We awoke in a field of dew, the sun hurling down heat much sooner than usual as it rose on the east side of the mountains. Our free-camp field was plagued by flies; more than we'd ever seen in our lives. They swarmed around us and our tent loudly, so many in number it was as though we were in the eye of an insect tornado.
We packed as quickly as we could and wheeled our bikes to the safety of the shaded road we came in on. Setting up our walkstools and sitting down, we made sure to have a much more nutritious breakfast than yesterday. Finally, before starting our final leg in France we backtracked to a public water fountain we'd passed yesterday to fill our bottles with deliciously cold spring water.
For most of the morning we did nothing but climb. It wasn't terrible though; there were several little downhills interspersed, making the climbs fairly comfortable. Through the Jura we went, from one town to the next, each proudly claiming their unique cheese fame. Morbier, Comte… it was cheese central!
When we reached the Col de la Savine we enjoyed a 6km descent before the road turned upwards once more. As we began our second round of climbing, Tyler was starting to feel antsy about getting to Switzerland. I could tell that our (my) slow climbing was frustrating him so I countered with my usual teasing mock-agreement about our speed, lamenting that we would NEVER complete the final three kilometers to Switzerland if we continued at this pace.
Of course, we did reach the border, and the crossing itself was very anticlimactic. I'm not sure what I thought it would be like, but the reality of it was pretty uneventful. The French customs officers took no notice of us and the Swiss officers told us, "there's no point in stopping… keep pedaling!" Hmmmm.
As US citizens we have a de-facto 90 day visa that extends across all EU countries. The "visa" lasts for six months from the first date of entry and the 90 day allotment starts anew after that. Because of this, we wanted to be stamped out of France to provide proof as to the length of our stay. As the Swiss weren't interested in stamping us in, I went to the French border and requested a stamp out. They looked at me strangely and stamped our visas with a non-dated stamp which bore the name of the border crossing, a token for passport stamp collectors. If the Italian border crossing is anything like this, the 90 day visa is a joke and we'll have no issues going way over our allotment. As it stands now we're going to spend several months in northern Africa so we probably have nothing to worry about anyway.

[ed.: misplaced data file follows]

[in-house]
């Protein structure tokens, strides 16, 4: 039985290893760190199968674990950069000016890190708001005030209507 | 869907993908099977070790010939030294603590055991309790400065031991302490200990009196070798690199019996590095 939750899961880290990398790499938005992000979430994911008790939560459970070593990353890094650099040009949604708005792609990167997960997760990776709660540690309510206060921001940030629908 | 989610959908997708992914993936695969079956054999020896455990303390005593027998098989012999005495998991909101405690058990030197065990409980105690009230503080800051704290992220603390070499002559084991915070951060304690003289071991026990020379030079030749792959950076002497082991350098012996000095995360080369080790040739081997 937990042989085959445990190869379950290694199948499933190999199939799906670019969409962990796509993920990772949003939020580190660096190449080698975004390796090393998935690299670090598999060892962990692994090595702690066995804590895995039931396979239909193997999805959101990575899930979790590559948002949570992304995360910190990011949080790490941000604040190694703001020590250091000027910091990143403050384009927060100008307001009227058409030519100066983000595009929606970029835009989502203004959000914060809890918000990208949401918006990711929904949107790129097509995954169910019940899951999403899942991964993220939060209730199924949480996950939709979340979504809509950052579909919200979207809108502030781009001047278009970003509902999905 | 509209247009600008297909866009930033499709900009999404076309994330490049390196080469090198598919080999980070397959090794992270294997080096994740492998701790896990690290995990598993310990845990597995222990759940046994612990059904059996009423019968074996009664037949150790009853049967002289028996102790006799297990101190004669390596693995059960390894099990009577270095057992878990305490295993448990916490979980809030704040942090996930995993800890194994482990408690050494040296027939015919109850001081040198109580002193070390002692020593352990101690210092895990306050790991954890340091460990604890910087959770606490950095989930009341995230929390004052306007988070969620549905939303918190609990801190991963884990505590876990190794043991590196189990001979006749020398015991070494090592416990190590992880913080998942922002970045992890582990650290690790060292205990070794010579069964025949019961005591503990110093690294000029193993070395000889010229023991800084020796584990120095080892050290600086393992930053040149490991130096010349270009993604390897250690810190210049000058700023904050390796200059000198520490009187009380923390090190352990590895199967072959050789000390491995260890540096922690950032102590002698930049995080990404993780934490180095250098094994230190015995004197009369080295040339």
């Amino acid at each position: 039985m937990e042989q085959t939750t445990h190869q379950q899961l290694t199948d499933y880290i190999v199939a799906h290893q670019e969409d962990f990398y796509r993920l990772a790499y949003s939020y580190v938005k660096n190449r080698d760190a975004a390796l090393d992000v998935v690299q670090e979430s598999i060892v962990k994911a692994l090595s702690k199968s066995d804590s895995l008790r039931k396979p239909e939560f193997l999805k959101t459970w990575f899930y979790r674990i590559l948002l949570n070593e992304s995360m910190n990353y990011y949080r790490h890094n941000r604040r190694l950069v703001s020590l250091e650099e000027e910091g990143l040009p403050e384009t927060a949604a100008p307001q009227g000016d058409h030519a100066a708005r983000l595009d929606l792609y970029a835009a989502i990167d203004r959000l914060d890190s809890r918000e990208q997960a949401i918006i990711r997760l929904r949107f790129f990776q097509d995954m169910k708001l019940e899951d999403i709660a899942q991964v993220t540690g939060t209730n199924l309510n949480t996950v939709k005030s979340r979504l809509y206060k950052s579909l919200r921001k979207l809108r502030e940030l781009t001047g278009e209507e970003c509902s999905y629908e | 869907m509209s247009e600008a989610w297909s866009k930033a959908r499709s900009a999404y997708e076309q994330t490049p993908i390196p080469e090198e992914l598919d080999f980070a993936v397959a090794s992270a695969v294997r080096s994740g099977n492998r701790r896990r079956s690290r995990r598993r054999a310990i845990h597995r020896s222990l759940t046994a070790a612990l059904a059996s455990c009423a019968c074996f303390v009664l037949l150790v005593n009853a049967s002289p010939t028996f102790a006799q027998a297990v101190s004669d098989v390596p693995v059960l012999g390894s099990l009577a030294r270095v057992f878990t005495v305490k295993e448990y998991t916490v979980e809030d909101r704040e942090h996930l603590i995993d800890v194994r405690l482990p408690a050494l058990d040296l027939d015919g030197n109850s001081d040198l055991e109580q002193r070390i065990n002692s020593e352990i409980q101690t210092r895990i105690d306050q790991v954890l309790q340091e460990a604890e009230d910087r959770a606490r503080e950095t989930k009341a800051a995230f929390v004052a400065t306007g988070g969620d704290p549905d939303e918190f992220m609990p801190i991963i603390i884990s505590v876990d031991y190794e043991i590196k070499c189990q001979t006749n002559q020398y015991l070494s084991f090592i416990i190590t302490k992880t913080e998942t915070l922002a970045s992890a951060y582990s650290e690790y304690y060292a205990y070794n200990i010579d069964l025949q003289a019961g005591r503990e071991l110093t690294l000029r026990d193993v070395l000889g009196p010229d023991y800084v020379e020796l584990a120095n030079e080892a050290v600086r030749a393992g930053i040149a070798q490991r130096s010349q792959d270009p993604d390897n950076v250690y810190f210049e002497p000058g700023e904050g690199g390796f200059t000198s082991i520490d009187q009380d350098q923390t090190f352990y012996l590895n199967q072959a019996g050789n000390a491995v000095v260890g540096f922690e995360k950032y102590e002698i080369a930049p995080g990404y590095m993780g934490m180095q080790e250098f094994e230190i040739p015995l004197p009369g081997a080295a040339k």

Cycling ever closer to Switzerland, Tyler and I had been wondering—would anything really change just because we crossed some arbitrary line? Would a cultural change happen gradually, or would everything just instantly seem different? Today we got our answer. Immediately after passing through customs, everything did change. Suddenly there were wooden chalets everywhere, completely decked out in garlands of Swiss flags. Cows jangled as they grazed in their pastures, their typical Swiss bells dangling from their necks. A group of club cyclists even yodeled at us as they passed!
The road from France into Switzerland continued to rise and rise and rise. I was not a happy camper. I'm usually fairly easy-going, but for some reason the climbing today seemed too much and all I wanted was to be DONE for the day. Tyler gently coaxed me on, always convinced the climb was nearly over. When I was about to give up he said, "give me one more kilometer, and then we'll stop for lunch." I begrudgingly consented and just as I was just starting to devolve into a whiny crumpled-up mass on the pavement we reached the Col de la Givrine (the highest point of the road)!